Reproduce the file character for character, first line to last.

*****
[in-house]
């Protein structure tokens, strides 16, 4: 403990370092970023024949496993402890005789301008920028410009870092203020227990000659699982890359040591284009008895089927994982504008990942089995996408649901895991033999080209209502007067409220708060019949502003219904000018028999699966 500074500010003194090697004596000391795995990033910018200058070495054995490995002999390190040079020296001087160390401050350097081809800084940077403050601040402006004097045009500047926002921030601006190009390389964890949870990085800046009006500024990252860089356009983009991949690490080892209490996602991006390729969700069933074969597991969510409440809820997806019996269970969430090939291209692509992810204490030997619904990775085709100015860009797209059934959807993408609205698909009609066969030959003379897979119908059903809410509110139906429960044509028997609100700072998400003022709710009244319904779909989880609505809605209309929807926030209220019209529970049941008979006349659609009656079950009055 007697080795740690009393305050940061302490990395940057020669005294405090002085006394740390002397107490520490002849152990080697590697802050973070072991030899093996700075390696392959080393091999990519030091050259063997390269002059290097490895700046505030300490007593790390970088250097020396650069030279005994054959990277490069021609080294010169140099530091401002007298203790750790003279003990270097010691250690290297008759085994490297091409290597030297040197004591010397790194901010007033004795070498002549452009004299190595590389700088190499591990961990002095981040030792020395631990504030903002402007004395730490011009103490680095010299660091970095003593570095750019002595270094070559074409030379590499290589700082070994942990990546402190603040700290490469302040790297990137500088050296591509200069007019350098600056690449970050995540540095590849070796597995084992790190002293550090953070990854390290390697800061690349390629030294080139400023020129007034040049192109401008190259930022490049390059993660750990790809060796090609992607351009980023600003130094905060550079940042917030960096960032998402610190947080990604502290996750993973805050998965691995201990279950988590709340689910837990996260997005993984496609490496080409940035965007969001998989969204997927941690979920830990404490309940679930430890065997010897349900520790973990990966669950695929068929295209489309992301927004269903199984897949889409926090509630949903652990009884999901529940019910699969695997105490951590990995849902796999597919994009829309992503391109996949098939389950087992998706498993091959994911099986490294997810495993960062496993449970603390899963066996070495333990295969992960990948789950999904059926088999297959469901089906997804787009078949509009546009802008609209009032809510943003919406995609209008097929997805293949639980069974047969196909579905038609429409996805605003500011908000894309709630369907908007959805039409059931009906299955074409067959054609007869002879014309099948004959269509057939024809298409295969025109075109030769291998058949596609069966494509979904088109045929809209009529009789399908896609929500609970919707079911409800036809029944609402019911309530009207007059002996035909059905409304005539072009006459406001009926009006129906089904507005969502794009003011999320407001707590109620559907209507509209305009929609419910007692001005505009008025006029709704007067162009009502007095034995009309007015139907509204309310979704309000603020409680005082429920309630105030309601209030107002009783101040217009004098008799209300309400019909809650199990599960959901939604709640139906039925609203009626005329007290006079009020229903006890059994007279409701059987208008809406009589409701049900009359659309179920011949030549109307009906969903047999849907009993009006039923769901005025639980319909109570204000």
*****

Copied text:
[in-house]
């Protein structure tokens, strides 16, 4: 403990370092970023024949496993402890005789301008920028410009870092203020227990000659699982890359040591284009008895089927994982504008990942089995996408649901895991033999080209209502007067409220708060019949502003219904000018028999699966 500074500010003194090697004596000391795995990033910018200058070495054995490995002999390190040079020296001087160390401050350097081809800084940077403050601040402006004097045009500047926002921030601006190009390389964890949870990085800046009006500024990252860089356009983009991949690490080892209490996602991006390729969700069933074969597991969510409440809820997806019996269970969430090939291209692509992810204490030997619904990775085709100015860009797209059934959807993408609205698909009609066969030959003379897979119908059903809410509110139906429960044509028997609100700072998400003022709710009244319904779909989880609505809605209309929807926030209220019209529970049941008979006349659609009656079950009055 007697080795740690009393305050940061302490990395940057020669005294405090002085006394740390002397107490520490002849152990080697590697802050973070072991030899093996700075390696392959080393091999990519030091050259063997390269002059290097490895700046505030300490007593790390970088250097020396650069030279005994054959990277490069021609080294010169140099530091401002007298203790750790003279003990270097010691250690290297008759085994490297091409290597030297040197004591010397790194901010007033004795070498002549452009004299190595590389700088190499591990961990002095981040030792020395631990504030903002402007004395730490011009103490680095010299660091970095003593570095750019002595270094070559074409030379590499290589700082070994942990990546402190603040700290490469302040790297990137500088050296591509200069007019350098600056690449970050995540540095590849070796597995084992790190002293550090953070990854390290390697800061690349390629030294080139400023020129007034040049192109401008190259930022490049390059993660750990790809060796090609992607351009980023600003130094905060550079940042917030960096960032998402610190947080990604502290996750993973805050998965691995201990279950988590709340689910837990996260997005993984496609490496080409940035965007969001998989969204997927941690979920830990404490309940679930430890065997010897349900520790973990990966669950695929068929295209489309992301927004269903199984897949889409926090509630949903652990009884999901529940019910699969695997105490951590990995849902796999597919994009829309992503391109996949098939389950087992998706498993091959994911099986490294997810495993960062496993449970603390899963066996070495333990295969992960990948789950999904059926088999297959469901089906997804787009078949509009546009802008609209009032809510943003919406995609209008097929997805293949639980069974047969196909579905038609429409996805605003500011908000894309709630369907908007959805039409059931009906299955074409067959054609007869002879014309099948004959269509057939024809298409295969025109075109030769291998058949596609069966494509979904088109045929809209009529009789399908896609929500609970919707079911409800036809029944609402019911309530009207007059002996035909059905409304005539072009006459406001009926009006129906089904507005969502794009003011999320407001707590109620559907209507509209305009929609419910007692001005505009008025006029709704007067162009009502007095034995009309007015139907509204309310979704309000603020409680005082429920309630105030309601209030107002009783101040217009004098008799209300309400019909809650199990599960959901939604709640139906039925609203009626005329007290006079009020229903006890059994007279409701059987208008809406009589409701049900009359659309179920011949030549109307009906969903047999849907009993009006039923769901005025639980319909109570204000």